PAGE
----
CHARLESTON, W.Va. — Kanawha County Schools has proposed implementing a policy where armed security personnel are hired to patrol county elementary and middle schools.

The district’s excess levy will fund 12 positions. The hired on officers will rotate as the security at the different county elementary schools, as well as some middle schools. The officers will be armed with concealed weapons.

The Kanawha County Board of Education approved the first reading of the policy during a recent meeting.

General counsel Lindsey McIntosh said during that meeting that the sole purpose of the security officers is to protect those inside the buidling from anyone outside the building that is seeking to do harm to those inside.

“They are not to be acting as administration or for discipline in the building,” said McIntosh.

In order to become one of the 12 security officers, applicants must be a retired law enforcement officer with proper training and credentials in line with state code.

There’s nothing in state code at the moment that says school districts can’t hire armed security personnel. The Legislature has made attempts at passing bills relating to armed security at schools.

Kanawha County School Superintendent Tom Williams

Dr. Tom Williams

According to Kanawha County Schools Superintendent Dr. Tom Williams, the county’s Executive Director of Safety and Security Keith Vititoe will be the only one, other than top school personnel, to know where each armed security officer is on a daily basis. Vititoe said they’re trying to “make more of him.”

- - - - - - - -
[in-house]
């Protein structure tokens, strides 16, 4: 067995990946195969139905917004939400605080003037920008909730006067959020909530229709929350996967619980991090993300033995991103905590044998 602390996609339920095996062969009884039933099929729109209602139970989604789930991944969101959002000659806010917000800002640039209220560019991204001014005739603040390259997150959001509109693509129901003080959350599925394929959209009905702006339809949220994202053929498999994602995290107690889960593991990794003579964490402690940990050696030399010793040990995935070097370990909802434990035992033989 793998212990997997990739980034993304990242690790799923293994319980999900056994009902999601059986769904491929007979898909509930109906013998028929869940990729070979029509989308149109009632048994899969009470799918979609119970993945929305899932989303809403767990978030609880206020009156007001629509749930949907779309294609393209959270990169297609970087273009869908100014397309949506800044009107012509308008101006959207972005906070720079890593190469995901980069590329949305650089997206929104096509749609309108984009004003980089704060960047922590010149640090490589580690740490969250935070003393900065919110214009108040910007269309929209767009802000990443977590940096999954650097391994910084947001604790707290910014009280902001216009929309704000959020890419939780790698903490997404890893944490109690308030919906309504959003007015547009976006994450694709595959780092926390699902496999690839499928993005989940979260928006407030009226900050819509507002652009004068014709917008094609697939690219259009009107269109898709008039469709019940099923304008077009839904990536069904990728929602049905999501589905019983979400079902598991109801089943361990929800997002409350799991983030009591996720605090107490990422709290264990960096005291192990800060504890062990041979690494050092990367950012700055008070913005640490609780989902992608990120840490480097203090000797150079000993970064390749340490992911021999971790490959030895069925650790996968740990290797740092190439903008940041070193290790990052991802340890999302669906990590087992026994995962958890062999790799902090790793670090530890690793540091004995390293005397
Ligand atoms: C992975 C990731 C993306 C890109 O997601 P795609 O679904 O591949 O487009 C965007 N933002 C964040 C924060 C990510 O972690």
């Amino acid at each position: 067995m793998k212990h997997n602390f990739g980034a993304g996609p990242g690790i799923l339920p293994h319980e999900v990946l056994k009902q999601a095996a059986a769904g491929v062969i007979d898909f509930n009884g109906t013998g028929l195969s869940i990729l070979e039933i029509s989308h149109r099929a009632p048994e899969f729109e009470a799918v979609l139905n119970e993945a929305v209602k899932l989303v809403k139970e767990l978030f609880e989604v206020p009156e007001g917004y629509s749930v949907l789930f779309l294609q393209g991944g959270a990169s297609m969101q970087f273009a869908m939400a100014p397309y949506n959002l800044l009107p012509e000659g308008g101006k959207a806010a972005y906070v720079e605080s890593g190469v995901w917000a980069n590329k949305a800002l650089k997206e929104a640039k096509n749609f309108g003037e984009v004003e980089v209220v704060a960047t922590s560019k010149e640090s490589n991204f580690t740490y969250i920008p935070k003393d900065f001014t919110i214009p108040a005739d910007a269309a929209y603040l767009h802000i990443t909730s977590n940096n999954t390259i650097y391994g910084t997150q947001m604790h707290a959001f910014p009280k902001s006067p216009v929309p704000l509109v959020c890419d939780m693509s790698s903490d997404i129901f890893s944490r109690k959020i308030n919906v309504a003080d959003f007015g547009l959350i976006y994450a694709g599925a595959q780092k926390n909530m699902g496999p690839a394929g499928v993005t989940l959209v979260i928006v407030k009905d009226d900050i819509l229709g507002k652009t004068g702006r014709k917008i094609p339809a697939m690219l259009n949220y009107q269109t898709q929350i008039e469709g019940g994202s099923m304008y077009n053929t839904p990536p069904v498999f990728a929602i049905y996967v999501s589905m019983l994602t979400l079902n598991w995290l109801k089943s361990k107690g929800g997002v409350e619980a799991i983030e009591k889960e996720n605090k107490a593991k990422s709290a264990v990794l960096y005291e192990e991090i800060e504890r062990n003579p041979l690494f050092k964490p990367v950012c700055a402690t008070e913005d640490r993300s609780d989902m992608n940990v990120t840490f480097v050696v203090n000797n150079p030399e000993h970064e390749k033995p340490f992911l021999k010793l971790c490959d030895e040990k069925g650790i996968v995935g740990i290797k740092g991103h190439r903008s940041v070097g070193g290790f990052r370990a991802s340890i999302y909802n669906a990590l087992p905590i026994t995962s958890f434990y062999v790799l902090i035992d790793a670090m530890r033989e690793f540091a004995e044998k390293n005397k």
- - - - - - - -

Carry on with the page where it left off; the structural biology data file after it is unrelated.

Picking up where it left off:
“Essentially, we’re making 12 more of me,” he said.

The goal was to have an officer for each school but that was not feasable. The program will cost about $1 million for the school district in the first year. Officers will be using their own personal vehicles and will be compensated for the mileage.

“We would love to have one for every school but we knew that financially that wouldn’t be possible,” Vititoe said.

The excess levy funds dedicated to the 12 positions won’t be ready until the start of the fiscal year which is July 1. Security officers could be placed in the schools as soon as next school year.

The additional security personnel will mostly take care of the school systems that don’t currently have a resource officer. All of the county’s high schools and a handful of middle schools already have resource officers.

Williams said the officers will be keeping more of a low profile while they’re patrolling the schools and will be rotating around to different schools each week.

“They won’t be in uniform or anything like that, they’ll be very low-key,” he said.

“If there is an elevated concern at a particular school, we will reassign them as necessary,” Vititoe added.

Vititoe and McIntosh collaborated to create the policy to try and enhance the security at the county’s schools. Further development on the proposed policy is expected in a board meeting coming up next month.